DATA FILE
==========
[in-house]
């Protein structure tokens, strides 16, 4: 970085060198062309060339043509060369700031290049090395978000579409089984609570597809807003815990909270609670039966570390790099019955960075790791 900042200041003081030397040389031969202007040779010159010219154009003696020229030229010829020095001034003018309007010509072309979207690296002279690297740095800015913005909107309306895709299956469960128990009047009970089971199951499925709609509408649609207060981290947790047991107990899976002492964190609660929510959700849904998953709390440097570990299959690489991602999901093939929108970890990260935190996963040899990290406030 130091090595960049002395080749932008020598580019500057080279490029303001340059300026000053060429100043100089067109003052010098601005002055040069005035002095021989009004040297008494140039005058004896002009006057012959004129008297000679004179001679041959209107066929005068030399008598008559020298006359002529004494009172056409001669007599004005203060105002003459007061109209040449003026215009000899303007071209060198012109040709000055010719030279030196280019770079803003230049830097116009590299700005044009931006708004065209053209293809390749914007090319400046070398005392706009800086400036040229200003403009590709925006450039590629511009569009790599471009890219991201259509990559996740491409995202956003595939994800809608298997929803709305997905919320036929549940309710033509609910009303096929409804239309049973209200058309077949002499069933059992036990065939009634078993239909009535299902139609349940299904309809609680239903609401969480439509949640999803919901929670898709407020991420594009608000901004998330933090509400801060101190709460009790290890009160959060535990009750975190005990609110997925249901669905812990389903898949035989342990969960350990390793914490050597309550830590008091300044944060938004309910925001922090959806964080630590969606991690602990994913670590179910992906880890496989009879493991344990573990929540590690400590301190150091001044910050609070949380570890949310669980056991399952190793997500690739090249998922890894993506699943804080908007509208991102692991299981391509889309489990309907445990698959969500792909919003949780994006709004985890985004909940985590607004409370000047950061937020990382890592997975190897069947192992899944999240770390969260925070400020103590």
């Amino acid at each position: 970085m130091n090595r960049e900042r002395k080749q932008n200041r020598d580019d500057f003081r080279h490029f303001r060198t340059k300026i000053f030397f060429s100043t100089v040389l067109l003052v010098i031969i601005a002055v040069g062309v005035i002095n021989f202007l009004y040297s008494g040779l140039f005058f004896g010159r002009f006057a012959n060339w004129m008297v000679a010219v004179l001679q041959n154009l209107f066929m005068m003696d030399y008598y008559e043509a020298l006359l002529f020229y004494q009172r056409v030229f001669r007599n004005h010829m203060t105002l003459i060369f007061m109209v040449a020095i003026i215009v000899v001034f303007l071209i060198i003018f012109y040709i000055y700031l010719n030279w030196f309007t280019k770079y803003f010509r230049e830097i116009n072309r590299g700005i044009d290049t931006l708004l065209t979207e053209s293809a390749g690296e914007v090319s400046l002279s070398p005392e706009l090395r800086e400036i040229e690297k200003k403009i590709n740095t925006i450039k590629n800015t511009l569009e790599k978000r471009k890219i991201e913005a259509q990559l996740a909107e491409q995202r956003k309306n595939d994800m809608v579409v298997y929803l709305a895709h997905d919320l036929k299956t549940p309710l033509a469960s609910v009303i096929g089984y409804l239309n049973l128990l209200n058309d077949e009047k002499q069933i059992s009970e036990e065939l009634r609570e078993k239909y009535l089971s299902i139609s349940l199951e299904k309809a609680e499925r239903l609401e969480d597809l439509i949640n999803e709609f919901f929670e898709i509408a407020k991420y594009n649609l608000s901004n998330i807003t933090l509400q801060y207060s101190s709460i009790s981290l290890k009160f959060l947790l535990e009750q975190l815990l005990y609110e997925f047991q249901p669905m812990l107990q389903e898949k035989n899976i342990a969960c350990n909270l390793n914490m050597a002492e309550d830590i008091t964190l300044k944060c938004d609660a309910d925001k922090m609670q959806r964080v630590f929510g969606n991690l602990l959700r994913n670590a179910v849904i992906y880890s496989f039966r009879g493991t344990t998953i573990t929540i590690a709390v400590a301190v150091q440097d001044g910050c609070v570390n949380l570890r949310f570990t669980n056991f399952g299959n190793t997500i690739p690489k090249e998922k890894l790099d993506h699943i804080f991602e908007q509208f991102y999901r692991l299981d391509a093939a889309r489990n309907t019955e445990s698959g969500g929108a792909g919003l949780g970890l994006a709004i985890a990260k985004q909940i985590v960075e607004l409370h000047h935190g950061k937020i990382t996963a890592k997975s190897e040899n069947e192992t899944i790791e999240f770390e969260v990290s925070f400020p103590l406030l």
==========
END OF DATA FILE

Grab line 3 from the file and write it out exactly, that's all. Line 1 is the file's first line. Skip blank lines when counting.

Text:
């Amino acid at each position: 970085m130091n090595r960049e900042r002395k080749q932008n200041r020598d580019d500057f003081r080279h490029f303001r060198t340059k300026i000053f030397f060429s100043t100089v040389l067109l003052v010098i031969i601005a002055v040069g062309v005035i002095n021989f202007l009004y040297s008494g040779l140039f005058f004896g010159r002009f006057a012959n060339w004129m008297v000679a010219v004179l001679q041959n154009l209107f066929m005068m003696d030399y008598y008559e043509a020298l006359l002529f020229y004494q009172r056409v030229f001669r007599n004005h010829m203060t105002l003459i060369f007061m109209v040449a020095i003026i215009v000899v001034f303007l071209i060198i003018f012109y040709i000055y700031l010719n030279w030196f309007t280019k770079y803003f010509r230049e830097i116009n072309r590299g700005i044009d290049t931006l708004l065209t979207e053209s293809a390749g690296e914007v090319s400046l002279s070398p005392e706009l090395r800086e400036i040229e690297k200003k403009i590709n740095t925006i450039k590629n800015t511009l569009e790599k978000r471009k890219i991201e913005a259509q990559l996740a909107e491409q995202r956003k309306n595939d994800m809608v579409v298997y929803l709305a895709h997905d919320l036929k299956t549940p309710l033509a469960s609910v009303i096929g089984y409804l239309n049973l128990l209200n058309d077949e009047k002499q069933i059992s009970e036990e065939l009634r609570e078993k239909y009535l089971s299902i139609s349940l199951e299904k309809a609680e499925r239903l609401e969480d597809l439509i949640n999803e709609f919901f929670e898709i509408a407020k991420y594009n649609l608000s901004n998330i807003t933090l509400q801060y207060s101190s709460i009790s981290l290890k009160f959060l947790l535990e009750q975190l815990l005990y609110e997925f047991q249901p669905m812990l107990q389903e898949k035989n899976i342990a969960c350990n909270l390793n914490m050597a002492e309550d830590i008091t964190l300044k944060c938004d609660a309910d925001k922090m609670q959806r964080v630590f929510g969606n991690l602990l959700r994913n670590a179910v849904i992906y880890s496989f039966r009879g493991t344990t998953i573990t929540i590690a709390v400590a301190v150091q440097d001044g910050c609070v570390n949380l570890r949310f570990t669980n056991f399952g299959n190793t997500i690739p690489k090249e998922k890894l790099d993506h699943i804080f991602e908007q509208f991102y999901r692991l299981d391509a093939a889309r489990n309907t019955e445990s698959g969500g929108a792909g919003l949780g970890l994006a709004i985890a990260k985004q909940i985590v960075e607004l409370h000047h935190g950061k937020i990382t996963a890592k997975s190897e040899n069947e192992t899944i790791e999240f770390e969260v990290s925070f400020p103590l406030l």